In Parshat Vayeshev, one man succeeds in paving the way towards two of the most important times in Jewish history. One would expect the actions that merited such monumental influence to be inspiring at least. This is not so.
This week’s Parsha gives the reader a glimpse of a very disturbing side of Yehudah, the son of Yaakov. First, we read about the sale of his brother Yosef to travelling merchants, a plan suggested by Yehudah. His language is even more unsettling as he states personal gain as a reason for selling Yosef into slavery. He states “Mah Betza Ki Na’Harog Et Achinu” “What would be the gain of our killing our brother.” Immediately following this event, there is a break in the Yosef story, and the narrative shifts to the tale of Yehudah and his affair with Tamar, his daughter-in-law. Even of one holds the taking of a prostitute to have been socially acceptable during that time (Yehudah slept with Tamar under the assumption that she was a prostitute, see Bereshit 38:14-15), Yehudah’s refusal to marry Tamar to Shelah, his son, left Tamar helpless. She had been promised a husband in Yehudah’s third, and therefore could not marry another.
Many commentaries link the two stories. For example, many criticisms of Yehudah can be derived from the opening words of the story with Tamar, “Va’Yehi Be’et Ha’hi Vayered Yehudah Me’et Achiv” “And it was, at that time, that Yehudah went down from amongst his brothers.” For example, the Targum and Mizrachi comment that this Yeridah is describing Yehudah’s loss of influence amongst his brothers. Sforno goes so far as to say that the two stories are juxtaposed to one another because the incident with Tamar is punishment for Yehudah’s key role in the sale of Yosef.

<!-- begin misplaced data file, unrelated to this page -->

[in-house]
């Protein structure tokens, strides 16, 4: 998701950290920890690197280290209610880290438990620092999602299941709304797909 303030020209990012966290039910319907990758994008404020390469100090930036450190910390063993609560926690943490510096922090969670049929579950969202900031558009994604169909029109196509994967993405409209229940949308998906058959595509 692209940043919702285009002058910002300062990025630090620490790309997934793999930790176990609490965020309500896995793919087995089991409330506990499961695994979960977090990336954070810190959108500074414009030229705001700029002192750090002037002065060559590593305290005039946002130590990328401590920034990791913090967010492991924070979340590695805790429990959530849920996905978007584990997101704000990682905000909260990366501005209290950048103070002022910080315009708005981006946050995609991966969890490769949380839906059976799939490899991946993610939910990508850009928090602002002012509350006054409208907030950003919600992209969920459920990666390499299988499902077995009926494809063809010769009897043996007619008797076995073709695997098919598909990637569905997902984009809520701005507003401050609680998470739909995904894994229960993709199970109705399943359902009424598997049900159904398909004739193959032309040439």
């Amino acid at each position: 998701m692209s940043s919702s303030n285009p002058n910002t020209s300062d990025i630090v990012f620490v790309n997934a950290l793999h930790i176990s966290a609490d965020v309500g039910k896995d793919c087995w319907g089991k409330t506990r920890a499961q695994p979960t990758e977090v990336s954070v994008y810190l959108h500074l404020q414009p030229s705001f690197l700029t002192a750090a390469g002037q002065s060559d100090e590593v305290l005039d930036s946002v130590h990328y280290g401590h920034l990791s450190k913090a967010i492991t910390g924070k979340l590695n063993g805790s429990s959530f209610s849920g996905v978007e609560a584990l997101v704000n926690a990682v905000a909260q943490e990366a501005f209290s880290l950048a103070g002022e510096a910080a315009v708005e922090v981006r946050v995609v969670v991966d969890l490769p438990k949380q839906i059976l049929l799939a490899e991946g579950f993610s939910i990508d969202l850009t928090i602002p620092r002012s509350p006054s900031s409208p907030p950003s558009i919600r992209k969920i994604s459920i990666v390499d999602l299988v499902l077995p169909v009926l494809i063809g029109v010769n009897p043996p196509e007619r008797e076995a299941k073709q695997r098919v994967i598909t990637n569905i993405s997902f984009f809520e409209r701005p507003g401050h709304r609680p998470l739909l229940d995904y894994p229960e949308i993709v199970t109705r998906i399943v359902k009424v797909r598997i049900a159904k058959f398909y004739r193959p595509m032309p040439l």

I believe that there is a link that more deeply connects the two accounts. Each one of Yehudah’s mistakes leads to a period in Jewish history which begins briefly in happiness and honor, slides into a long stretch of difficult times, and eventually ends (or will end) in a wonderful redemption. The two time periods that I am referring to are the Jewish descent to Egypt and the Davidic dynasty.
By sending Yosef ahead to Egypt, Yehudah ensures a period of wealth and security for the Jews as they transition to their predestined fate of Galut Mitzrayim. When Yaakov and his family arrive in Egypt, after a very emotional family reunion, they are immediately given a special place to live in Goshen, and for some time their needs are taken care of. After this short time, a long slavery ensues, followed by the miraculous exodus from Egypt.
The Davidic dynasty descends from the relationship between Yehudah and Tamar. The story of the kings is not unlike that of the Egypt story in its core structure. It begins with a short period of power as David and later his son Shlomo rule the Jews under one unified kingdom and eventually build the first Beit Hamikdash. However the kingdom splits after this time into the Kingdoms of Israel and of Yehudah, a rule comprised of mostly bad kings. This time period eventually ends in the destruction of another Beit hamikdash, and until today leaves us in a long exile which will one day culminate in a grand redemption with the coming of Mashiach.
People are not perfect, and the Torah recognizes it. Many of the greatest leaders of the Jewish people, including Yehudah, went through times in their lives where they sinned. However, they also knew how to eventually acknowledge their wrongdoings and repent, as Yehudah did in the story of Tamar when he outwardly exclaimed “Tzadkah Mimeni!” “She (Tamar) is more righteous than I!” (Bereshit 38:26). So, too, the Jewish people will always have an opportunity to repent, better their lives and the lives of those around them, and eventually bring the coming of Mashiach.
Girl Studying Migdal Oz